What do you think of when you hear the term blended family? If you're like a lot of our Florida readers, you probably think of a divorce and a remarriage -- perhaps children from the other marriage becoming step siblings -- all working together to create a new family unit. But is this process easy or difficult to achieve? It's a question we wanted to look at in this week's blog post.
Although some people may smoothly transition into their new blended family, it's worth pointing out that this isn't always the case for everyone. Children may have a particularly difficult time adjusting to the new family dynamic, oftentimes resisting the authority of their new step parent. Even spouses can have difficulty transitioning into the new blended family, especially if they have concerns about disciplining their new spouse's children or vice versa.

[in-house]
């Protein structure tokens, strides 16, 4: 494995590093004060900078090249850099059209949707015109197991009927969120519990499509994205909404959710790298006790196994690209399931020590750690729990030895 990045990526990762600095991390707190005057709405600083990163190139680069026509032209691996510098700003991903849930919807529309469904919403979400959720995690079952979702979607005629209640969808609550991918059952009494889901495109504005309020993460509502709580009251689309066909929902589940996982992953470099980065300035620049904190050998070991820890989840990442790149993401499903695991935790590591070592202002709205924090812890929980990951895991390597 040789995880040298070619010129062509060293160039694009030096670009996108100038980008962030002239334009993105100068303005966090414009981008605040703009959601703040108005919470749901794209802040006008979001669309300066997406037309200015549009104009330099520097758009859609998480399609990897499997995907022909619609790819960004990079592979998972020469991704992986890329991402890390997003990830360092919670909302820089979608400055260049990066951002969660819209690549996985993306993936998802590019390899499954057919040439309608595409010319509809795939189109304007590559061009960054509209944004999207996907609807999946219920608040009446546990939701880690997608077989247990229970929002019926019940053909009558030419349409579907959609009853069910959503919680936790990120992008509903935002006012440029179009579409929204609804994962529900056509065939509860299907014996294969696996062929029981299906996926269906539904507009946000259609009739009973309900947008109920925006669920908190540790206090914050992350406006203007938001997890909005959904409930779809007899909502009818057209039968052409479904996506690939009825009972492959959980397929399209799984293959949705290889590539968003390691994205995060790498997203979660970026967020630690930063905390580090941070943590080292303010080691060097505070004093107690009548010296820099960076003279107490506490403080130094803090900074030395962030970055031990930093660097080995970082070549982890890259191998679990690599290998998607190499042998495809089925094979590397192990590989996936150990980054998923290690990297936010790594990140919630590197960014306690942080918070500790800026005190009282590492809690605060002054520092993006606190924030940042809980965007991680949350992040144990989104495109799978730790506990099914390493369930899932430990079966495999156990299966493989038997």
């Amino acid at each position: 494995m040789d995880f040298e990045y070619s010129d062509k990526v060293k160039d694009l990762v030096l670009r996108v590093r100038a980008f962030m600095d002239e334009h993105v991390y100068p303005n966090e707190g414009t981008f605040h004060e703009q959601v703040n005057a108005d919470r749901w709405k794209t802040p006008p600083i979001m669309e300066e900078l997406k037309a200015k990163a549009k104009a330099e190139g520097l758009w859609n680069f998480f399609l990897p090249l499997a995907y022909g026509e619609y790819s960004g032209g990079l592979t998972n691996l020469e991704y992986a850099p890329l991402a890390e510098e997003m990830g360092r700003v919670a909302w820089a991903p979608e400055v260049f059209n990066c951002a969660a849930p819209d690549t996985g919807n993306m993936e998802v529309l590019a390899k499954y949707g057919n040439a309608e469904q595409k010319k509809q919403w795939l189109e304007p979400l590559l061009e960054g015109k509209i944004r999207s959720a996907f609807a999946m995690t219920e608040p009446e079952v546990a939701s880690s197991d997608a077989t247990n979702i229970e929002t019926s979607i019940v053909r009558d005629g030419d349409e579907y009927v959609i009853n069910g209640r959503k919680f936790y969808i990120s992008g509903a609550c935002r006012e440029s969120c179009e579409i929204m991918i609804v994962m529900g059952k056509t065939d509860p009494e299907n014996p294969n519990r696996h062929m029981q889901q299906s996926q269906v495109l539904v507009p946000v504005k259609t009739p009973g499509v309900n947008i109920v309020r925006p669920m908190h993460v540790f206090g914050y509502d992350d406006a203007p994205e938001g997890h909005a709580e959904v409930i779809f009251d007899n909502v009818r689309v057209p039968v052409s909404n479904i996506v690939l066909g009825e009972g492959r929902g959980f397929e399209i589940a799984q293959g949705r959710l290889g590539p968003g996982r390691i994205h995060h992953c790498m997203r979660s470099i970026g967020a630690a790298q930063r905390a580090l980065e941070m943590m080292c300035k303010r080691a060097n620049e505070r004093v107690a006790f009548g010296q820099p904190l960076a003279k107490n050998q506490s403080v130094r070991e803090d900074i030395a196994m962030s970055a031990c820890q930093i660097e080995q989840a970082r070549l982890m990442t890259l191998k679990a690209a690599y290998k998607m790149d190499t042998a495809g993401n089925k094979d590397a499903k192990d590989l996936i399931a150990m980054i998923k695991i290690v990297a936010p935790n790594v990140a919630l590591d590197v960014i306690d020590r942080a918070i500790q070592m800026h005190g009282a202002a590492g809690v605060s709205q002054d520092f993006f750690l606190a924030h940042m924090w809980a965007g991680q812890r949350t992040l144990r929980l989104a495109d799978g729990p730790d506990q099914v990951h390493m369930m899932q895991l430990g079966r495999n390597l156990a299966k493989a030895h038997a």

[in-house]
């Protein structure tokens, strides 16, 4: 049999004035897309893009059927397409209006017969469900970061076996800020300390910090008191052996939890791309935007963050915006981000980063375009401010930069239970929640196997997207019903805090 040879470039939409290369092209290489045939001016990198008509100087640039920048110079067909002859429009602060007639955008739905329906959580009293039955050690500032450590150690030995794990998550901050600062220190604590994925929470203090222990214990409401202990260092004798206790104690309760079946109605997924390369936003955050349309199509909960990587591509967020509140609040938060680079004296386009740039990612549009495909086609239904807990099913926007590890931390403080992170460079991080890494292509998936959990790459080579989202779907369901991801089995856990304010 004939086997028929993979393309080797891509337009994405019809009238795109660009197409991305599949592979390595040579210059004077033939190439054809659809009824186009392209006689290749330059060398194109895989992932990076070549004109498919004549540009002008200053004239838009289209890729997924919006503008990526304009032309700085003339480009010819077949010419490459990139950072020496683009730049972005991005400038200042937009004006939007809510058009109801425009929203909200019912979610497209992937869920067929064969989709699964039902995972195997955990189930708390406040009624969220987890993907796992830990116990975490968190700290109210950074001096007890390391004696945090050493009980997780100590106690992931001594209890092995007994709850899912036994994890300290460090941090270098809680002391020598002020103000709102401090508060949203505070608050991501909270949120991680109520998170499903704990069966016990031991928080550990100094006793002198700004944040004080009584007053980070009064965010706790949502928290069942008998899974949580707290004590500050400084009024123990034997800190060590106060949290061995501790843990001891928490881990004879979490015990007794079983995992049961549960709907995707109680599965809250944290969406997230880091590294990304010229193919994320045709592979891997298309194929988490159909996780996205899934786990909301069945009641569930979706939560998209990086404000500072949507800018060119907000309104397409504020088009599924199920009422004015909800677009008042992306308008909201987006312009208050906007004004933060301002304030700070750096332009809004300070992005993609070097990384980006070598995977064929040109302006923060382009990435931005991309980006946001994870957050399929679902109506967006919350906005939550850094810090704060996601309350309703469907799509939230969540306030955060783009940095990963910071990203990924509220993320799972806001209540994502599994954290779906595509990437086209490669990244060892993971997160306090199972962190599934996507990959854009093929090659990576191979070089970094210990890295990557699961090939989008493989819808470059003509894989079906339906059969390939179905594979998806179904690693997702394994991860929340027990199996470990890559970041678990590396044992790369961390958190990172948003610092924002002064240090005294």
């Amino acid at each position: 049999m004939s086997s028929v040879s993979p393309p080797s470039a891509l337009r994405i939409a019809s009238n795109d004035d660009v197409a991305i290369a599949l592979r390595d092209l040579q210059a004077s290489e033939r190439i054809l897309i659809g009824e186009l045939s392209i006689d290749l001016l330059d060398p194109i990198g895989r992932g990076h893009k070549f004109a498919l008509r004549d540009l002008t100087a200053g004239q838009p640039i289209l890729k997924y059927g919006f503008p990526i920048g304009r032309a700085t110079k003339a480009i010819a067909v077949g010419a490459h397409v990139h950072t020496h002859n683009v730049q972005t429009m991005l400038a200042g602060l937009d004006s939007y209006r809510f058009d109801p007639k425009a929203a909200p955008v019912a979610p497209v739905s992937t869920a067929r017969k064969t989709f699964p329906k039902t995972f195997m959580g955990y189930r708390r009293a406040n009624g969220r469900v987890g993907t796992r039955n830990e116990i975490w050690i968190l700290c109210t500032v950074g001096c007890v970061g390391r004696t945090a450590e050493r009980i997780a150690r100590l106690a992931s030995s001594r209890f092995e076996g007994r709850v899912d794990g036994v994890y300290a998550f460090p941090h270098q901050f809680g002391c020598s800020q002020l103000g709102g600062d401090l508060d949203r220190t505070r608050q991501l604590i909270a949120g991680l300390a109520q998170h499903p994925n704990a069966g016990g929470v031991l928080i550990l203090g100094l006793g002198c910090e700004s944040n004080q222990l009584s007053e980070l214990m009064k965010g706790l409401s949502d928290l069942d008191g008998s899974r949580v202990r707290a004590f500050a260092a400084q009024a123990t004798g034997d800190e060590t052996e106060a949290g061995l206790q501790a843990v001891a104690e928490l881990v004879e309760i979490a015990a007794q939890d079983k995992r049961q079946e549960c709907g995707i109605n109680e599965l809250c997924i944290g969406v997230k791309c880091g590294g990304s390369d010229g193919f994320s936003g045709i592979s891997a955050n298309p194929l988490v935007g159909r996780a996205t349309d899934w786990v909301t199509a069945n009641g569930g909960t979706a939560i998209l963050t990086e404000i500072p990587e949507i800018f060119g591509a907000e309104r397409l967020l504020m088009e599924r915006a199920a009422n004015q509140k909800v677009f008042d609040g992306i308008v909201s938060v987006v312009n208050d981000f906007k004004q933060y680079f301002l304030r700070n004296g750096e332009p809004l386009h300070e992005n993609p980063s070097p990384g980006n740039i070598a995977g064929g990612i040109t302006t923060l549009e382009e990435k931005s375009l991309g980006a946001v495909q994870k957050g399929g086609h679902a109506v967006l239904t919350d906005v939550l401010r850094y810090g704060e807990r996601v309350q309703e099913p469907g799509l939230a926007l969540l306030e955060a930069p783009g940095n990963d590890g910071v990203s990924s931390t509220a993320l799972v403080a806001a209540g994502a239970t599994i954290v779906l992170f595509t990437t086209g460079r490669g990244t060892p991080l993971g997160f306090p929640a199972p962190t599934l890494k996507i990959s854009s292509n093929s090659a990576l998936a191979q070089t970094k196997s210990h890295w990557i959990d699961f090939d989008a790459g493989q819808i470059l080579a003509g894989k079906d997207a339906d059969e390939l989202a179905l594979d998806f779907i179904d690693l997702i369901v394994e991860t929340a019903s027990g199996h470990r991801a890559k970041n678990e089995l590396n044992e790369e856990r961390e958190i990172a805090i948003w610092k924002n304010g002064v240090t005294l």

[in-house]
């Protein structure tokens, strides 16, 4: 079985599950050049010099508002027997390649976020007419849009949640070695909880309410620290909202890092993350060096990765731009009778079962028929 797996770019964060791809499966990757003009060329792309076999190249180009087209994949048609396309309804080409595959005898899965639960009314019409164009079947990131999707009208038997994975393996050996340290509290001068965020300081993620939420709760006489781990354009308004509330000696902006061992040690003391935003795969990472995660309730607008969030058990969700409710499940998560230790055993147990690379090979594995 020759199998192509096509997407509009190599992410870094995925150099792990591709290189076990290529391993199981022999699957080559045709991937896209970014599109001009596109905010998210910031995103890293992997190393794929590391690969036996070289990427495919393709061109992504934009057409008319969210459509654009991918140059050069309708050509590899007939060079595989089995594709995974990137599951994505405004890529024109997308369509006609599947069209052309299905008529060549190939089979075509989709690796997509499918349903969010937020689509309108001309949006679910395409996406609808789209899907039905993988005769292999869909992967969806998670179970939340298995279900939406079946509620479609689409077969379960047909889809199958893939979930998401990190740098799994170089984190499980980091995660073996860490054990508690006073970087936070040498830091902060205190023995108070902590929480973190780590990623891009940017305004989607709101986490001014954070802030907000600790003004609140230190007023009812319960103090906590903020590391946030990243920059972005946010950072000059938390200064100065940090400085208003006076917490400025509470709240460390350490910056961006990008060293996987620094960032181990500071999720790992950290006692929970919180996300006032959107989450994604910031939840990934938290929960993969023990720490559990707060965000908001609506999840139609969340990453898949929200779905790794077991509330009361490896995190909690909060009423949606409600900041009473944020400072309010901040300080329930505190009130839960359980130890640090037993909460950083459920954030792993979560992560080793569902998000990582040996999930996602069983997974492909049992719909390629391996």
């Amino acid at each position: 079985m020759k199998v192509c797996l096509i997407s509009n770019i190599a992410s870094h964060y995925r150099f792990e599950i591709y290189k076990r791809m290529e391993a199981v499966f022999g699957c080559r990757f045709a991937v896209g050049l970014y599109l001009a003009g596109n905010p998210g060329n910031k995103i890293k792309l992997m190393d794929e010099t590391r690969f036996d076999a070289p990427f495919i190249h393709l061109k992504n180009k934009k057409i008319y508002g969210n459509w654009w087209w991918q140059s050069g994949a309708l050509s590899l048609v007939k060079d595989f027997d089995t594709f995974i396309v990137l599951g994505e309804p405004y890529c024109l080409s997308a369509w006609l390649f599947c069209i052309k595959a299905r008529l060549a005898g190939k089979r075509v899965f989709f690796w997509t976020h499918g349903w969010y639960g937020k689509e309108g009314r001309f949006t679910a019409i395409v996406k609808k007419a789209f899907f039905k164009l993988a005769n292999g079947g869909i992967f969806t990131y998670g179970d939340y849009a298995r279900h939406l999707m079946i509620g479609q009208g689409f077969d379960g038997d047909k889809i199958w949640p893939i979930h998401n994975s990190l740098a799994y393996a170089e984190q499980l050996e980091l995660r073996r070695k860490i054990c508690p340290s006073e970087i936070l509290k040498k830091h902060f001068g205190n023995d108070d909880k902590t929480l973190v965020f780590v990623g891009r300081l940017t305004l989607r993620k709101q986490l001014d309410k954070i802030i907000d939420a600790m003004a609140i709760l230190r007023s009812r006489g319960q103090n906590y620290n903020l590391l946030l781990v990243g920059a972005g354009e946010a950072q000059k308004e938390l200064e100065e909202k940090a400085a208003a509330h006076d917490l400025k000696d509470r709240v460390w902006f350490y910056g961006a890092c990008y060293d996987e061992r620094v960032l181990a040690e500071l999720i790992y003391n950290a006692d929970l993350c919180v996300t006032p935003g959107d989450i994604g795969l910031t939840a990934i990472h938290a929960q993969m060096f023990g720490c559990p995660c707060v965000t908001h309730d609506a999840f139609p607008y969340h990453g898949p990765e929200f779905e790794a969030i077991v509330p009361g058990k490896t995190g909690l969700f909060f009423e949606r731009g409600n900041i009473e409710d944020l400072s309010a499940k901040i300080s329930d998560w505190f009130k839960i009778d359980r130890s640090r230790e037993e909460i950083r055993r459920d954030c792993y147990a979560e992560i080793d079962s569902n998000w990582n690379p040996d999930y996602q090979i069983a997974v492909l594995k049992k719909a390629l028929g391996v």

Let's not forget about the concerns of the ex-spouse either. They may not agree with their ex-spouse's choice in spouse and may have concerns about discipline and living arrangements as well. This may lead to family law disputes that may even require the help of a lawyer.
So is achieving a blended family easy or difficult? It depends on your situation. If all participants are open to the idea of creating a new family and are willing to work together to make it a successful union, then it may be easy to achieve a blended family. But if even one participant is unwilling to work together or accept the change, then contentions can arise, making things far more difficult than you may have planned.
Source: The Christian Post, "Rethinking the 'Blended' Family," Jennifer Thieme Johnson, Dec. 12, 2014